Rescinding transactions.

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C PAs often are asked to "fix" (or, at the very least, lessen) the tax effects of improperly thought-out or ill-advised sales, exchanges or elections. While they are certainly not able to remedy all the mistakes their clients make, there are some situations when they can be instrumental in helping clients rescind transactions and avoid potentially negative consequences.


Legally, rescission refers to the canceling or voiding of a contract, with the legal effect of releasing the contracting parties from further obligations to each other and of restoring them to the relative positions they would have occupied had no contract been made. A rescission of a contract may be made by mutual agreement of the parties, by one of the parties without the consent of the other party (if sufficient grounds exist) or by applying to a court for a decree of rescission.

Under certain circumstances, a taxpayer can ask the IRS to ignore a transaction and rescind his or her actions; if the IRS agrees, the transaction or election will be treated as having never occurred.

Two conditions must be satisfied for a rescission to be available. First, the parties to the transaction must be returned to the status quo; that is, both the buyer and the seller must be put back to their original legal and financial positions. Note that a taxpayer doing all in his or her power to restore both parties to their original positions will not meet this requirement if the parties are not restored completely to those original positions.

Second, the restoration must be completed in the tax year of the transaction. This requirement is based on Internal Revenue Code section 451, which provides that a taxpayer must determine his or her income as of the close of the current tax year without regard to subsequent events. Thus, if a transaction occurs in one year and a restoration occurs in the following year—or if conditions prevent a full settlement from occurring in the same year as the original transaction—a valid rescission will not have occurred. The IRS will treat the transactions in the different years as separate and unrelated.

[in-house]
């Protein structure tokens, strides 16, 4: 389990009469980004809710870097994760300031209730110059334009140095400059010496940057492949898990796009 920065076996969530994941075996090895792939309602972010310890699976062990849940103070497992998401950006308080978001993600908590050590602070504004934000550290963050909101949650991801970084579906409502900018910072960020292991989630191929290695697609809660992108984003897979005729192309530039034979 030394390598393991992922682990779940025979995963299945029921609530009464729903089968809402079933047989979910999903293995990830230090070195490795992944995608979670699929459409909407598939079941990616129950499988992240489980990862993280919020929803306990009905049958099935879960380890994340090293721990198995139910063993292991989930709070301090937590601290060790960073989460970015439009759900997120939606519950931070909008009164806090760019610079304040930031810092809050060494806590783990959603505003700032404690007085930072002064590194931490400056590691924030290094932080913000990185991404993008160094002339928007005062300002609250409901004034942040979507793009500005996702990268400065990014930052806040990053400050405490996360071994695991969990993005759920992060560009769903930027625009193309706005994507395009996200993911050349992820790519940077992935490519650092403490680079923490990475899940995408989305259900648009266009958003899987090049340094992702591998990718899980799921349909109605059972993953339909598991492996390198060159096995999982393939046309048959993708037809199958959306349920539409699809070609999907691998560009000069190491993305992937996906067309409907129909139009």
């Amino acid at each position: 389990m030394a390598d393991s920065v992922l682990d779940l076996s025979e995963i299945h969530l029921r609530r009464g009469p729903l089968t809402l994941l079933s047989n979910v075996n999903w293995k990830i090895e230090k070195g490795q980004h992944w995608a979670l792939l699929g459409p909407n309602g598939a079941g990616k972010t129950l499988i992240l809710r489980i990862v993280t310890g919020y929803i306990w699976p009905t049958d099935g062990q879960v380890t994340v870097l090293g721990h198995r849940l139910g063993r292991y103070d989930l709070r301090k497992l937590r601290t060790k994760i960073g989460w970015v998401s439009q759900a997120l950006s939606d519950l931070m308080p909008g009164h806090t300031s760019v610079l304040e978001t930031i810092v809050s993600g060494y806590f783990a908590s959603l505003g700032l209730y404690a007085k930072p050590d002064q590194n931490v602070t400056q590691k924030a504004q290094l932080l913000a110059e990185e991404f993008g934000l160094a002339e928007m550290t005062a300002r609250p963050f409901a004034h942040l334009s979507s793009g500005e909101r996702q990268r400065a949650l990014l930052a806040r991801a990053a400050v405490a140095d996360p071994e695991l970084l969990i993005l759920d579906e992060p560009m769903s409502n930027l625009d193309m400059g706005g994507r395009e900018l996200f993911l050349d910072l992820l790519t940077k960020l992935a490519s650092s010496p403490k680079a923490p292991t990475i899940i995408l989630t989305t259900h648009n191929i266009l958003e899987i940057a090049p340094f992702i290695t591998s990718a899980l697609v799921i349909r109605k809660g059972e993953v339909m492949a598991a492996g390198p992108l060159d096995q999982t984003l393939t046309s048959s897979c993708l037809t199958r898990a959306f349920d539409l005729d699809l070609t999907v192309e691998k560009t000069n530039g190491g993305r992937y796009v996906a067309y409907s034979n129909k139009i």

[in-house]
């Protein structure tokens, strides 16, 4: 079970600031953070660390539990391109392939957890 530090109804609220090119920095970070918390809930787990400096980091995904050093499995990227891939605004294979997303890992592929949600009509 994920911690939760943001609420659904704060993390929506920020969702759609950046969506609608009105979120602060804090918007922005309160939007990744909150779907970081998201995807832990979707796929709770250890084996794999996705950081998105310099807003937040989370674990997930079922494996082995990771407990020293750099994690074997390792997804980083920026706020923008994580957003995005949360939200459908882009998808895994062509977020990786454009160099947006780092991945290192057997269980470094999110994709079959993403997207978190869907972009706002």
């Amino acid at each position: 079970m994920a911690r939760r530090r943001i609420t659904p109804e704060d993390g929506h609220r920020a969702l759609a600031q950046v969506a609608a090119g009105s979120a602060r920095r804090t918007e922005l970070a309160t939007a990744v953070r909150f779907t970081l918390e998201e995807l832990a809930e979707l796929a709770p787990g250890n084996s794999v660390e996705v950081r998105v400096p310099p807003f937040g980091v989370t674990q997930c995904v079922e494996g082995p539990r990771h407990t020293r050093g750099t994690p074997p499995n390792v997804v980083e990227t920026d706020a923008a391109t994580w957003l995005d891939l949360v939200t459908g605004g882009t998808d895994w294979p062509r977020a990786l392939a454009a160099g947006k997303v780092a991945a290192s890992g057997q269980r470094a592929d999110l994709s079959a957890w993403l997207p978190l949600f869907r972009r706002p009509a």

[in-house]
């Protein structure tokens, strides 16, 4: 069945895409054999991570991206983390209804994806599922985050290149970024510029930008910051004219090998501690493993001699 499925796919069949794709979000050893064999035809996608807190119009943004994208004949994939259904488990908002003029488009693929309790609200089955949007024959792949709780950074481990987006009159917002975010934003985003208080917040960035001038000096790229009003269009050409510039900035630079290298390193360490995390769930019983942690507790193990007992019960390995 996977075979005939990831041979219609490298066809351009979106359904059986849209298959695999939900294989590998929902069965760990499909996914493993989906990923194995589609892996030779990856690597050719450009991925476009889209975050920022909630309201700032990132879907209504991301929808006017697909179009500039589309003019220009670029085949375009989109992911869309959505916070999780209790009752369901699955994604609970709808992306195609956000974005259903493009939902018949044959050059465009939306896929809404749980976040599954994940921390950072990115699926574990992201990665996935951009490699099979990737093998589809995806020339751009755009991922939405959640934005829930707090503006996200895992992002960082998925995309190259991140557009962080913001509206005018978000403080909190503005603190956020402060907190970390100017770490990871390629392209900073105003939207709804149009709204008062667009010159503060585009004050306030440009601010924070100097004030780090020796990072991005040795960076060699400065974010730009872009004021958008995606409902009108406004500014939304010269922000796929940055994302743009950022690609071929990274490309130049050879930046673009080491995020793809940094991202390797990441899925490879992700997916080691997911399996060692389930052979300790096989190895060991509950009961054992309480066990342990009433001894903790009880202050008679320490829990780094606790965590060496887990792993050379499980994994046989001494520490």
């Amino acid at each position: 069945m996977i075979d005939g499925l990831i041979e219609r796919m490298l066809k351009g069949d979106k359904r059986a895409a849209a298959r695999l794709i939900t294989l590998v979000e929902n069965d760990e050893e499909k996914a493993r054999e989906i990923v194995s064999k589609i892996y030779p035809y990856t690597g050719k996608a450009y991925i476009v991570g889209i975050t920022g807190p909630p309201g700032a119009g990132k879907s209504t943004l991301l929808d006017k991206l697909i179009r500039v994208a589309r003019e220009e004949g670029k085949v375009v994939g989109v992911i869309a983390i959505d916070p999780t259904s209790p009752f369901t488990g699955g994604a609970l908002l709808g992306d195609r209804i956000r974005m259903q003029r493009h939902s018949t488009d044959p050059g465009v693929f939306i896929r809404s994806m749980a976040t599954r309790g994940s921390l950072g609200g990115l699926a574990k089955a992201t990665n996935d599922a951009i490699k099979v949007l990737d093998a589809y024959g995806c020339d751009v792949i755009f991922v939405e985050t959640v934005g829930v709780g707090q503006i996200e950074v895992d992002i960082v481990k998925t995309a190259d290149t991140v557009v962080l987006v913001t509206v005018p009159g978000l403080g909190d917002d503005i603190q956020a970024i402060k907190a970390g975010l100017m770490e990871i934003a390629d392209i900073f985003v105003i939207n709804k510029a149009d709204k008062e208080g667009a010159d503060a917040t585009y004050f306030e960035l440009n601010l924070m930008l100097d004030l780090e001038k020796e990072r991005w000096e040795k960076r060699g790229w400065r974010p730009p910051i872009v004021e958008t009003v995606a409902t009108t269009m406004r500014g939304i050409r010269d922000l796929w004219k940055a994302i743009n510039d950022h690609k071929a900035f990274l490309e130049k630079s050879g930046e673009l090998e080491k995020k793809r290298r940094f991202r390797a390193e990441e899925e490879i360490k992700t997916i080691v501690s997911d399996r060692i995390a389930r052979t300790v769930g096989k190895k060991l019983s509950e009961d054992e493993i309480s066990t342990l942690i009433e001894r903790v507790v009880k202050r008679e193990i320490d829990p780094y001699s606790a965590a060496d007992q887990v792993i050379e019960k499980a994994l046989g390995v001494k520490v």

• A calendar-year taxpayer sold land to a buyer for cash in February, agreeing that, if the buyer could not have the land rezoned within nine months, it would be reconveyed back for the original amount. In October, the buyer determined it was not possible to have the land rezoned. At that point, the buyer returned the land to the seller and received back all amounts spent in connection with the transaction.

Because the rescission of the sale occurred before the end of the taxpayer's year in which the sale occurred, it was disregarded totally and treated as if it never had happened.

  • The shareholders of an S corporation contributed their stock to another S corporation owned by the same shareholders, intending to make a timely qualified subchapter S subsidiary election for the original corporation. After a question arose about the availability of the first corporation's tax benefits, the shareholders decided not to make this election, and the first corporation's stock was distributed back to the shareholders in the same proportions as it had been contributed originally.

Because the distribution was made in the same tax year in which the original contribution was made and because the shareholders were restored to the same relative positions (both legal and financial) they would have had if the stock never had been contributed, the IRS disregarded the transfer and the corporation was allowed to continue as an S corporation (which status otherwise would have been terminated).

For a discussion of developments in this and other areas, see the Tax Clinic, edited by Terence Kelly, in the May 1999 issue of The Tax Adviser .

—Nicholas Fiore, editor
The Tax Adviser


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